Lately I've been feeling like the kid in the story about the emperor who had no clothes. Nobody was willing to speak truth to power, even though they knew that something was rotten in Denmark. I've been trying to provide evidence to show that a process that emphasizes MORE housing instead of more AFFORDABLE housing is not going to lower the average rents around here. It is a con job to help developers. Furthermore, a process that essentially ignores the additional burdens on existing infrastructure is just playing "kick the can" with the problems caused by density, the most serious of which is putting our public schoolchildren at risk.

SUGGESTIONS

1) If we really have a housing CRISIS, the City Council should pass emergency legislation to ban all new office construction until the crisis is resolved. If the jobs/housing imbalance is the issue, let's put a stop to new job creation here. Adding more highly paid workers to the area changes the jobs/housing imbalance in the wrong way.

2) Those who want to increase the amount of affordable housing in MV should be fighting to obtain additional funding, and not simply rely on the current funding model that relies entirely on developers. Under the very best scenario, the maximum ratio that developers will theoretically ever deliver is 20 BMR units for every 80 market-rate units. Is that enough to make rents fall across MV? I think not.

For example, we need Prop 15, which fixes the biggest problem with Prop 13: it ends the loopholes which give rich and powerful corporations like Google preferential tax treatment that voters approved so that seniors living on fixed incomes would not be forced out of their homes.


MMW
Registered user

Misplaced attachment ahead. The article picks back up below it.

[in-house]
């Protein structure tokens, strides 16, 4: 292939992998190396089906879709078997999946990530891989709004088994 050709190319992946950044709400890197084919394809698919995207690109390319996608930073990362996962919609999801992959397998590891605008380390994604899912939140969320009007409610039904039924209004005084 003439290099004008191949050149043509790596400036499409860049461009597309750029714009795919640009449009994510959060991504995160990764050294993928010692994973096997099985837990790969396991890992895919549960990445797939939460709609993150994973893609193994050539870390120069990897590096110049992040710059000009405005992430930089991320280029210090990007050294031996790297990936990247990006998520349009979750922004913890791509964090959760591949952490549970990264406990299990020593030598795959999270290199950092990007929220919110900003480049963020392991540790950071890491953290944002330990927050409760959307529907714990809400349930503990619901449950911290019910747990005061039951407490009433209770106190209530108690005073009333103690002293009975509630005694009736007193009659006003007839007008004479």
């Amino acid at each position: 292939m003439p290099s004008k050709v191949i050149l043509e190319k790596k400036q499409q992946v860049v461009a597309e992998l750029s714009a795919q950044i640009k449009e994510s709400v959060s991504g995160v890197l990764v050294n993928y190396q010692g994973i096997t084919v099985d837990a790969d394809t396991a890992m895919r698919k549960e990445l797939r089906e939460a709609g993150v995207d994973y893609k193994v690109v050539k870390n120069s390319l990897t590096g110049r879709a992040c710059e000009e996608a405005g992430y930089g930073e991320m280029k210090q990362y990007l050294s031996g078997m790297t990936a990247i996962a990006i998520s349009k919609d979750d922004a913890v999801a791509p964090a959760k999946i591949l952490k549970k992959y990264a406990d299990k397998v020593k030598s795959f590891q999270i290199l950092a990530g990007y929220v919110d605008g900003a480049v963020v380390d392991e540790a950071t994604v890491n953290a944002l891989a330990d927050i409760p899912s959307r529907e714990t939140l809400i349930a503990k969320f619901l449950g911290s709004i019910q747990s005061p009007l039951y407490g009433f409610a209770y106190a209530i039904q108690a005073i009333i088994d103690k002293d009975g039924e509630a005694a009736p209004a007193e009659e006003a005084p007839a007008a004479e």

Old Mountain View
on Sep 27, 2022 at 9:39 am
MMW, Old Mountain View
Registered user
on Sep 27, 2022 at 9:39 am

@Frank Richards, thank you for continuing the conversation with respectful questions along with your point of view. I respect your actions to stand up for the Rock Street apartments.

To respond to your question, "Why do you believe that the market price for homes cannot come down?", I agree with @Leslie Bain - I don't think we can build our way to affordability. The demand and the wealth driving it are so high that it is practically impossible to bring supply into enough balance to bring prices down to a reasonable level.

I value the economic diversity of Mountain View residents, and at the same time, I hear what you're saying about the challenges of looking to subsidized housing to provide the answers. I, too, am glad that there are now protections to prevent net loss of affordable units and guarantee a right of return at the previous rent to existing tenants. And I'm glad that the MV-Whisman district is building teacher housing. I know these steps alone aren't enough to solve the problem.

I'm also concerned that the pace of dense development will have irreparable impacts on quality of life. And, though I made the choice to live in small home for a short commute, I know many others who will pass on dense condos to live further away in a larger house but still commute here for their jobs.

I advocate for slower growth, and it pains me to see people equate that perspective as NIMBY and anti-affordability. I am pro-affordability, but I don't think rapid dense growth of market rate housing will get us there.